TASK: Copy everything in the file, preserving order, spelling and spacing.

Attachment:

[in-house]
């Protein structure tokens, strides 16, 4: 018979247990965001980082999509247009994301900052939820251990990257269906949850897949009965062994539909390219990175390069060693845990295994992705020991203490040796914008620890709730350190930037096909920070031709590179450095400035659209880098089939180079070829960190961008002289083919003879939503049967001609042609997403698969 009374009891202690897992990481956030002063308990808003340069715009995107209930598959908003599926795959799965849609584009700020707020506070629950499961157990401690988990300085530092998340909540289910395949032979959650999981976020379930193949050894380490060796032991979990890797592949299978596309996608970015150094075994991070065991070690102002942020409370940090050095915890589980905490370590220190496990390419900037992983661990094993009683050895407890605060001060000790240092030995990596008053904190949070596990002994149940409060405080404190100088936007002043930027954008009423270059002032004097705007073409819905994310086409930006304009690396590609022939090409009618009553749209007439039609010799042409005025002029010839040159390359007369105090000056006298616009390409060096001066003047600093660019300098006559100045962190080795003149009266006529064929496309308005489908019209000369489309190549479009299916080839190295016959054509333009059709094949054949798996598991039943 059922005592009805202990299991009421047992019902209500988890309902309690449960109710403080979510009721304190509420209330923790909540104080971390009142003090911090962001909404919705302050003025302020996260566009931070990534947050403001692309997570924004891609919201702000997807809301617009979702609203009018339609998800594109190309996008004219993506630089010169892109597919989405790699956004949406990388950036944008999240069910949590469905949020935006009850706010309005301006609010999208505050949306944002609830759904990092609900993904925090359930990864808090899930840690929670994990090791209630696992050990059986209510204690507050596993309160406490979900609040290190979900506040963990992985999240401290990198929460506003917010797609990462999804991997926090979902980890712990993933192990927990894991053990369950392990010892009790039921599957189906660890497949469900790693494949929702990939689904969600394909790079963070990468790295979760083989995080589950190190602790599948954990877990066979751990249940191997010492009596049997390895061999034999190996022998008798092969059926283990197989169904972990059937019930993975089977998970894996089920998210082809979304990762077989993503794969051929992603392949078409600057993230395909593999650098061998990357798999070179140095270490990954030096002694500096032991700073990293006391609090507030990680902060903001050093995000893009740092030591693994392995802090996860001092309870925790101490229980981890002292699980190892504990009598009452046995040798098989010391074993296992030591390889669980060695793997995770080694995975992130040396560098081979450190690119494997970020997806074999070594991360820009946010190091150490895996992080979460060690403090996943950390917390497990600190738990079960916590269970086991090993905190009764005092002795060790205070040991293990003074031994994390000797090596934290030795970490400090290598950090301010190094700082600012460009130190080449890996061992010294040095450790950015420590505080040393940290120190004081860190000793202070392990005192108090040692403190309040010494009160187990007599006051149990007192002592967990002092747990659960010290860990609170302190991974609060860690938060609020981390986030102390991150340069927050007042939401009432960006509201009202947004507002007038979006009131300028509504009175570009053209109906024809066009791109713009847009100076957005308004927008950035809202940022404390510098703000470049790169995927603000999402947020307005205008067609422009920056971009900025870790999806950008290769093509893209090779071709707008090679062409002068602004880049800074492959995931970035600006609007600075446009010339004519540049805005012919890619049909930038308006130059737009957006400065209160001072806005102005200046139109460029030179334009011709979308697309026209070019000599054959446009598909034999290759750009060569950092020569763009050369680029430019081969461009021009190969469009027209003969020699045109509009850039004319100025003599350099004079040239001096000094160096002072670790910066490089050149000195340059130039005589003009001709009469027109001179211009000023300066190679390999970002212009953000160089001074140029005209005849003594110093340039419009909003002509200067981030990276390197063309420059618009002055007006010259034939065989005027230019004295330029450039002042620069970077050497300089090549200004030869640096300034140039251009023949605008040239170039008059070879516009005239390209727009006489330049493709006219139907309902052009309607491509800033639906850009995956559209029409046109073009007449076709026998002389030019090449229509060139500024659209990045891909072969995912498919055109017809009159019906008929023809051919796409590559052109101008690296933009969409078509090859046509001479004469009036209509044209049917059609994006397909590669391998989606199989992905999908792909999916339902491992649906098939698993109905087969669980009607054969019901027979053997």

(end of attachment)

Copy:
[in-house]
């Protein structure tokens, strides 16, 4: 018979247990965001980082999509247009994301900052939820251990990257269906949850897949009965062994539909390219990175390069060693845990295994992705020991203490040796914008620890709730350190930037096909920070031709590179450095400035659209880098089939180079070829960190961008002289083919003879939503049967001609042609997403698969 009374009891202690897992990481956030002063308990808003340069715009995107209930598959908003599926795959799965849609584009700020707020506070629950499961157990401690988990300085530092998340909540289910395949032979959650999981976020379930193949050894380490060796032991979990890797592949299978596309996608970015150094075994991070065991070690102002942020409370940090050095915890589980905490370590220190496990390419900037992983661990094993009683050895407890605060001060000790240092030995990596008053904190949070596990002994149940409060405080404190100088936007002043930027954008009423270059002032004097705007073409819905994310086409930006304009690396590609022939090409009618009553749209007439039609010799042409005025002029010839040159390359007369105090000056006298616009390409060096001066003047600093660019300098006559100045962190080795003149009266006529064929496309308005489908019209000369489309190549479009299916080839190295016959054509333009059709094949054949798996598991039943 059922005592009805202990299991009421047992019902209500988890309902309690449960109710403080979510009721304190509420209330923790909540104080971390009142003090911090962001909404919705302050003025302020996260566009931070990534947050403001692309997570924004891609919201702000997807809301617009979702609203009018339609998800594109190309996008004219993506630089010169892109597919989405790699956004949406990388950036944008999240069910949590469905949020935006009850706010309005301006609010999208505050949306944002609830759904990092609900993904925090359930990864808090899930840690929670994990090791209630696992050990059986209510204690507050596993309160406490979900609040290190979900506040963990992985999240401290990198929460506003917010797609990462999804991997926090979902980890712990993933192990927990894991053990369950392990010892009790039921599957189906660890497949469900790693494949929702990939689904969600394909790079963070990468790295979760083989995080589950190190602790599948954990877990066979751990249940191997010492009596049997390895061999034999190996022998008798092969059926283990197989169904972990059937019930993975089977998970894996089920998210082809979304990762077989993503794969051929992603392949078409600057993230395909593999650098061998990357798999070179140095270490990954030096002694500096032991700073990293006391609090507030990680902060903001050093995000893009740092030591693994392995802090996860001092309870925790101490229980981890002292699980190892504990009598009452046995040798098989010391074993296992030591390889669980060695793997995770080694995975992130040396560098081979450190690119494997970020997806074999070594991360820009946010190091150490895996992080979460060690403090996943950390917390497990600190738990079960916590269970086991090993905190009764005092002795060790205070040991293990003074031994994390000797090596934290030795970490400090290598950090301010190094700082600012460009130190080449890996061992010294040095450790950015420590505080040393940290120190004081860190000793202070392990005192108090040692403190309040010494009160187990007599006051149990007192002592967990002092747990659960010290860990609170302190991974609060860690938060609020981390986030102390991150340069927050007042939401009432960006509201009202947004507002007038979006009131300028509504009175570009053209109906024809066009791109713009847009100076957005308004927008950035809202940022404390510098703000470049790169995927603000999402947020307005205008067609422009920056971009900025870790999806950008290769093509893209090779071709707008090679062409002068602004880049800074492959995931970035600006609007600075446009010339004519540049805005012919890619049909930038308006130059737009957006400065209160001072806005102005200046139109460029030179334009011709979308697309026209070019000599054959446009598909034999290759750009060569950092020569763009050369680029430019081969461009021009190969469009027209003969020699045109509009850039004319100025003599350099004079040239001096000094160096002072670790910066490089050149000195340059130039005589003009001709009469027109001179211009000023300066190679390999970002212009953000160089001074140029005209005849003594110093340039419009909003002509200067981030990276390197063309420059618009002055007006010259034939065989005027230019004295330029450039002042620069970077050497300089090549200004030869640096300034140039251009023949605008040239170039008059070879516009005239390209727009006489330049493709006219139907309902052009309607491509800033639906850009995956559209029409046109073009007449076709026998002389030019090449229509060139500024659209990045891909072969995912498919055109017809009159019906008929023809051919796409590559052109101008690296933009969409078509090859046509001479004469009036209509044209049917059609994006397909590669391998989606199989992905999908792909999916339902491992649906098939698993109905087969669980009607054969019901027979053997």